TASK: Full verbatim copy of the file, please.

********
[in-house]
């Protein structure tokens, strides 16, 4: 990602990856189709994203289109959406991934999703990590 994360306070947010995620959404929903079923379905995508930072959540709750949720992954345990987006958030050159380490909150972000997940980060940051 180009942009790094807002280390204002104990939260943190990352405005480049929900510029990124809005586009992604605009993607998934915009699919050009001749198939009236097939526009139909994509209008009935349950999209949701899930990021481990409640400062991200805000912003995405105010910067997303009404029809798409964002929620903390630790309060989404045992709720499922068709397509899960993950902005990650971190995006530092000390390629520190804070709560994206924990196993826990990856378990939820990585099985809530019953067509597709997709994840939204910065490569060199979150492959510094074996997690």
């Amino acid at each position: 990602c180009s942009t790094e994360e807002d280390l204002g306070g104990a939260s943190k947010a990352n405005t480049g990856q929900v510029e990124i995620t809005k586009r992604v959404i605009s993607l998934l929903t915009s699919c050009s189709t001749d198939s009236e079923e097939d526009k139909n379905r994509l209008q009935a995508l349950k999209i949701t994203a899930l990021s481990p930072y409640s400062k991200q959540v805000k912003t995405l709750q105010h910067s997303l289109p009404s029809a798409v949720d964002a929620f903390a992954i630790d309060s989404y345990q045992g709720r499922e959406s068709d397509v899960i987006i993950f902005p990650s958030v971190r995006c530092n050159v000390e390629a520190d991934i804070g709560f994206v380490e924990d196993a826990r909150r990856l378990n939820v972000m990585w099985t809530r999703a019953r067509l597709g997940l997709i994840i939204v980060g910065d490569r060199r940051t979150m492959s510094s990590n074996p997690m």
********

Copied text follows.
[in-house]
């Protein structure tokens, strides 16, 4: 990602990856189709994203289109959406991934999703990590 994360306070947010995620959404929903079923379905995508930072959540709750949720992954345990987006958030050159380490909150972000997940980060940051 180009942009790094807002280390204002104990939260943190990352405005480049929900510029990124809005586009992604605009993607998934915009699919050009001749198939009236097939526009139909994509209008009935349950999209949701899930990021481990409640400062991200805000912003995405105010910067997303009404029809798409964002929620903390630790309060989404045992709720499922068709397509899960993950902005990650971190995006530092000390390629520190804070709560994206924990196993826990990856378990939820990585099985809530019953067509597709997709994840939204910065490569060199979150492959510094074996997690």
């Amino acid at each position: 990602c180009s942009t790094e994360e807002d280390l204002g306070g104990a939260s943190k947010a990352n405005t480049g990856q929900v510029e990124i995620t809005k586009r992604v959404i605009s993607l998934l929903t915009s699919c050009s189709t001749d198939s009236e079923e097939d526009k139909n379905r994509l209008q009935a995508l349950k999209i949701t994203a899930l990021s481990p930072y409640s400062k991200q959540v805000k912003t995405l709750q105010h910067s997303l289109p009404s029809a798409v949720d964002a929620f903390a992954i630790d309060s989404y345990q045992g709720r499922e959406s068709d397509v899960i987006i993950f902005p990650s958030v971190r995006c530092n050159v000390e390629a520190d991934i804070g709560f994206v380490e924990d196993a826990r909150r990856l378990n939820v972000m990585w099985t809530r999703a019953r067509l597709g997940l997709i994840i939204v980060g910065d490569r060199r940051t979150m492959s510094s990590n074996p997690m």